Labor has again been caught out on health policy in the election campaign.
Today’s announcement from Mr Albanese on Telehealth ignores the medical advice and risks rural health services.
It comes after the Government’s reforms led to record Telehealth psychiatric consultations in January and February this year – up 33% prior to the Government’s reforms.
Telehealth services are going up due the permanent changes that the Morrison Government has implemented.
And that is a 932 per cent increase from 2019.
The fact is the original measure was outdated and had only been introduced a decade ago to support the set up of telehealth prior to the major reforms and expansion by the Morrison Government.
Mr Albanese’s proposal goes against the express advice of the independent expert MBS review taskforce, a process Labor has previously supported, recommending the update to ensure Medicare is delivering the most up-to-date health care.
Labor’s Health spokesperson Mark Butler also claimed on social media that this item was in some way related to bulk billing, it is not.
Unfortunately, Labor is now showing a concerning pattern that it will not support independent medical advice.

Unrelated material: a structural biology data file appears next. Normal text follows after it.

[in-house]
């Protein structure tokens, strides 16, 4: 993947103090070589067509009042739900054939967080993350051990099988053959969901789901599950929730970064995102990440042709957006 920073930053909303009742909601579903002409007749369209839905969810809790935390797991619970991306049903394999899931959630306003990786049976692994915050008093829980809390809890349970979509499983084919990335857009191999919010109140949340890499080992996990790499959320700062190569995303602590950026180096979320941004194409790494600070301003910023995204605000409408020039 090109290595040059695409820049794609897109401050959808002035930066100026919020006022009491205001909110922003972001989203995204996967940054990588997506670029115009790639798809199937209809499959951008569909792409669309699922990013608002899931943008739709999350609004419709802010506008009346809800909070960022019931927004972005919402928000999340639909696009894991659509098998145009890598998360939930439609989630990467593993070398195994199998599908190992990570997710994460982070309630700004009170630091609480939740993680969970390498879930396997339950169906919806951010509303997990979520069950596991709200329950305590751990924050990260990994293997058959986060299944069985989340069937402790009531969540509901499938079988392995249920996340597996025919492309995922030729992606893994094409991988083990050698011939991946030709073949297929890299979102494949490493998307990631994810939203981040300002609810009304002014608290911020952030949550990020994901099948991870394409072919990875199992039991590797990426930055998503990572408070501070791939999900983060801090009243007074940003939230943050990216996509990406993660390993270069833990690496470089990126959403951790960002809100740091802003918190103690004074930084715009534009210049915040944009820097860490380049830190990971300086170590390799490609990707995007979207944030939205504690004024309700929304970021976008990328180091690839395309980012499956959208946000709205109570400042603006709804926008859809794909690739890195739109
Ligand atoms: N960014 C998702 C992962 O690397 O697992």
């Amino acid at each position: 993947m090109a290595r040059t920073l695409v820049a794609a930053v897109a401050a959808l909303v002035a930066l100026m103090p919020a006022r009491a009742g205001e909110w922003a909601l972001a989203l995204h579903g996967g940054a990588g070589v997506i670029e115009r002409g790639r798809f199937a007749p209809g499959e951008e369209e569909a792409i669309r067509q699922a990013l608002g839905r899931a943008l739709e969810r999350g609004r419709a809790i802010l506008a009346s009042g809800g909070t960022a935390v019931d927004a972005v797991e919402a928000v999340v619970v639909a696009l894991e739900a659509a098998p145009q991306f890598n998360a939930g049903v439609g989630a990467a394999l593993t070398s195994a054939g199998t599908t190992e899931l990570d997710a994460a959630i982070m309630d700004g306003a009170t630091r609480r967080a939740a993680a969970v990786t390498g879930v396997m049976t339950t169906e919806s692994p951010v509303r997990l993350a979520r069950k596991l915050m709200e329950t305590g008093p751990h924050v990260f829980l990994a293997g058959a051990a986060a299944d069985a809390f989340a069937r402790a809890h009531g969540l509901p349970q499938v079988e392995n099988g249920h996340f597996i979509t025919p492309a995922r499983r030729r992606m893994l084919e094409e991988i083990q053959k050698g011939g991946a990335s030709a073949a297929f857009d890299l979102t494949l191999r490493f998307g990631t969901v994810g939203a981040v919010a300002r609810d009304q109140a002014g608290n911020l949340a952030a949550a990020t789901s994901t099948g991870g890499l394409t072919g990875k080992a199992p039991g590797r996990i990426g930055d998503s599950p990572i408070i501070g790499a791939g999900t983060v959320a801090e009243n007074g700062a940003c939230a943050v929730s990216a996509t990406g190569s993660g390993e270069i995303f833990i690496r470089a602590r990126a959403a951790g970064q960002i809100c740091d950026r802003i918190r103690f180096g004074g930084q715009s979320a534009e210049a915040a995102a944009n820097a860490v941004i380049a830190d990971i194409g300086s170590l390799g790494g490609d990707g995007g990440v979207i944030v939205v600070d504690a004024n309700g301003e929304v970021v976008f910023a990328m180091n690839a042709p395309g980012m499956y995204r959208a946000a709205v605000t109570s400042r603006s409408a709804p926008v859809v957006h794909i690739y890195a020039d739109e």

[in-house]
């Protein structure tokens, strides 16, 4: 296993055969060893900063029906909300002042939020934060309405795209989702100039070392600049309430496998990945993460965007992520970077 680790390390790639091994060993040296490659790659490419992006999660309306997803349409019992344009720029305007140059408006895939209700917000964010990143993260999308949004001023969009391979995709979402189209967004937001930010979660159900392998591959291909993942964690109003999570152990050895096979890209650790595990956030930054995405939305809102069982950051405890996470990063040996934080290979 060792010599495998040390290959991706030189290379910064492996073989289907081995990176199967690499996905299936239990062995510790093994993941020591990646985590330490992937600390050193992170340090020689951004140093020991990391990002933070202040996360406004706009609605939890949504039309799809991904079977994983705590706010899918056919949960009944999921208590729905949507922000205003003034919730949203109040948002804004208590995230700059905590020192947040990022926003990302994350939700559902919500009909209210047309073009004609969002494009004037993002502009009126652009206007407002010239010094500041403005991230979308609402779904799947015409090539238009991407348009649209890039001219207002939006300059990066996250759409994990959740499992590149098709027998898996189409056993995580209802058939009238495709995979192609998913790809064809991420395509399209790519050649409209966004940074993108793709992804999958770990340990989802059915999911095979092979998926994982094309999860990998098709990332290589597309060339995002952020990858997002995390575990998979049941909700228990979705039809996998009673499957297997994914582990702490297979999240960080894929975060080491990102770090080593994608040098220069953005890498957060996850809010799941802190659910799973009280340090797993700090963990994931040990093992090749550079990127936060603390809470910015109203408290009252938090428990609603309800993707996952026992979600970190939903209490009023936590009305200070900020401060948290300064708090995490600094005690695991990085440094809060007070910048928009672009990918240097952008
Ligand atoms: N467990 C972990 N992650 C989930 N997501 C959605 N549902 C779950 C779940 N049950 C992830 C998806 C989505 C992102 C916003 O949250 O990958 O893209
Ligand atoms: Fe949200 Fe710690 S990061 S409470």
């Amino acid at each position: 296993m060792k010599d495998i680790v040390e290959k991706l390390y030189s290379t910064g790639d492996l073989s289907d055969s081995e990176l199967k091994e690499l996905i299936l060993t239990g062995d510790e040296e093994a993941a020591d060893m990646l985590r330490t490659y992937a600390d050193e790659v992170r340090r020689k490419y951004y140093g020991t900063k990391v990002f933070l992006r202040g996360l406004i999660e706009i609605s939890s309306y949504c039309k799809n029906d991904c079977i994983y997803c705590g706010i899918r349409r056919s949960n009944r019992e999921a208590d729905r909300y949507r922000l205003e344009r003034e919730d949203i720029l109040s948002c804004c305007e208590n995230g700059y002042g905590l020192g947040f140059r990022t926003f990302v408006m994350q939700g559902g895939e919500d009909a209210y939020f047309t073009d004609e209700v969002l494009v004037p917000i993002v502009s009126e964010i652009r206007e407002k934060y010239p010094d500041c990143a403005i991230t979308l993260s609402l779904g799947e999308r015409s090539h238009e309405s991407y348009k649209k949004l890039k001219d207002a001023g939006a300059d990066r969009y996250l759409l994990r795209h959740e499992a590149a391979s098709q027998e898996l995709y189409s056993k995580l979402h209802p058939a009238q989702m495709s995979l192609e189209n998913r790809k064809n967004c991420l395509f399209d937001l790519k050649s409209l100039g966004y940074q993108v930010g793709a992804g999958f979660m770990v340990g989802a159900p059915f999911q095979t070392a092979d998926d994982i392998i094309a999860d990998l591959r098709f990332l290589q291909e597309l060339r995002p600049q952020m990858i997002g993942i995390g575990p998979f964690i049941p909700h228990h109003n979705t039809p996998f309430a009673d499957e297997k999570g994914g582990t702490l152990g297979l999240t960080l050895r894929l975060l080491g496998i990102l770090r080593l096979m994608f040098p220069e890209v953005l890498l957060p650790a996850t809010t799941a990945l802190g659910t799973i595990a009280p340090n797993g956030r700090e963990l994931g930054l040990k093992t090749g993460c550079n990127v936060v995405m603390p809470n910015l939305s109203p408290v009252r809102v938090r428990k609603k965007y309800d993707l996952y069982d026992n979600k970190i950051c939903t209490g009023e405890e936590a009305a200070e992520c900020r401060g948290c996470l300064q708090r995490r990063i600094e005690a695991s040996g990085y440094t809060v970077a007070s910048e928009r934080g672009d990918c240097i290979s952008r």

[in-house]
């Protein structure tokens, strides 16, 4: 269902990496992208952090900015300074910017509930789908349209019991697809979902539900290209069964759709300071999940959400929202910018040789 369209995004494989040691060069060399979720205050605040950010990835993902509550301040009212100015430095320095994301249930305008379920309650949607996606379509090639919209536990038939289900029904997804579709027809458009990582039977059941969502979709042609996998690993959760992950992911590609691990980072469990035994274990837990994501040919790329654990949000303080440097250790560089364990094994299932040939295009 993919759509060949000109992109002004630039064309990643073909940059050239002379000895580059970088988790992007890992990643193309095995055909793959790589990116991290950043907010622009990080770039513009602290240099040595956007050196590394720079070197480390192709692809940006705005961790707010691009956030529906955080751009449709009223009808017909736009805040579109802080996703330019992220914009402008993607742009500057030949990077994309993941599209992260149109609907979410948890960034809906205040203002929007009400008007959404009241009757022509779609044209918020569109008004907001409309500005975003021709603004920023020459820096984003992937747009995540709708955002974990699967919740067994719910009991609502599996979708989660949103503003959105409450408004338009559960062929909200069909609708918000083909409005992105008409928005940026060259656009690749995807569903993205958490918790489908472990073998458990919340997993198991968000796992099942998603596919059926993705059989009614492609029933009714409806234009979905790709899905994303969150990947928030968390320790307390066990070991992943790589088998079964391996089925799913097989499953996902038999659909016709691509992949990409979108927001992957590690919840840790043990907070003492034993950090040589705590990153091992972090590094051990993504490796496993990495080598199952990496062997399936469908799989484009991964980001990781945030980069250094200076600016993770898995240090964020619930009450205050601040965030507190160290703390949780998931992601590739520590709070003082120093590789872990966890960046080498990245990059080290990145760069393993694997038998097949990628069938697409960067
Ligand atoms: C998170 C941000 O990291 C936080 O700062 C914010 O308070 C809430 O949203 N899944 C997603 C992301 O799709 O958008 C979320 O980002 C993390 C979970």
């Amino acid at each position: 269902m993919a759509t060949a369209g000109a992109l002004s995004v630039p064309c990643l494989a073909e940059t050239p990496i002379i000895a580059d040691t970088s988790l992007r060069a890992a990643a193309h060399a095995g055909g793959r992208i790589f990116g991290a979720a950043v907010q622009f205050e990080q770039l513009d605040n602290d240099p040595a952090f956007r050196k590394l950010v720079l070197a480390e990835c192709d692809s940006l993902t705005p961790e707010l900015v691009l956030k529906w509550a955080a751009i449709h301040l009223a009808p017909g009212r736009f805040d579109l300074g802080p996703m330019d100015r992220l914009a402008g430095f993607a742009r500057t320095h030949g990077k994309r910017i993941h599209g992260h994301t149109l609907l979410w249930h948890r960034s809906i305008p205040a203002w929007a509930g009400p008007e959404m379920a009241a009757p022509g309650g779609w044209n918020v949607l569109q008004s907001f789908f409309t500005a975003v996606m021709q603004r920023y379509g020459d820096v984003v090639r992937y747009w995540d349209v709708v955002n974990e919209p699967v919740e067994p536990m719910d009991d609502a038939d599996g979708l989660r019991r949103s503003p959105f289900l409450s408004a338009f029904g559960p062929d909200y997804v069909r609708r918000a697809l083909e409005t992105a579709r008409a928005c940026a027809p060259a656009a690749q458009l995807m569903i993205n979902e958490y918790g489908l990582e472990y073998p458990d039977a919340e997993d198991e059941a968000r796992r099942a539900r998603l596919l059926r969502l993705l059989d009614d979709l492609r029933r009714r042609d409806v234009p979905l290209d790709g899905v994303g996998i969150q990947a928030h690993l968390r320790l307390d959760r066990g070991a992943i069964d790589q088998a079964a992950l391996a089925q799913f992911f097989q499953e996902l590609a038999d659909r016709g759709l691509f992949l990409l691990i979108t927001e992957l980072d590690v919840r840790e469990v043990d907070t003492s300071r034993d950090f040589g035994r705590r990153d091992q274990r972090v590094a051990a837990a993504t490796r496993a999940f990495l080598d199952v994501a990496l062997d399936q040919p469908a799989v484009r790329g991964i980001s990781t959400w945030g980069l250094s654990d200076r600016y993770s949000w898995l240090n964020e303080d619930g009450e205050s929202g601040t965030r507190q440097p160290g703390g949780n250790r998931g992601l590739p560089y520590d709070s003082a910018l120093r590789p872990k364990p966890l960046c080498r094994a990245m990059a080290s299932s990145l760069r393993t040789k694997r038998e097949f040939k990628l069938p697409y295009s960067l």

It went against the medical advice and process on newborn screening. It has gone against the express recommendation of the Royal Commission into Aged Care Quality and Safety on nursing, risking a major nursing shortage in Australia and New Zealand.
Since 2012–13, the Coalition Government’s investment through the health portfolio in mental health and suicide prevention has more than doubled, growing from $3.3 billion to an estimated $6.8 billion in the 2022–23 Budget.
This is in stark contrast to Mr Albanese’s time in Cabinet, where Labor cut funding for mental health.
In the 2011-12 Budget, Labor announced a $580 million cut to Medicare subsidised mental health services, including a reduction in the number of Medicare sessions available under Better Access from 18 to 10 per year and a reduction in Medicare rebate for preparation of mental health treatment plans by GPs.
The Coalition reversed the reduction in the number of Medicare-subsidised sessions, doubling them from 10 to 20 per year.
Labor continues to prove it cannot be trusted with Australia’s health.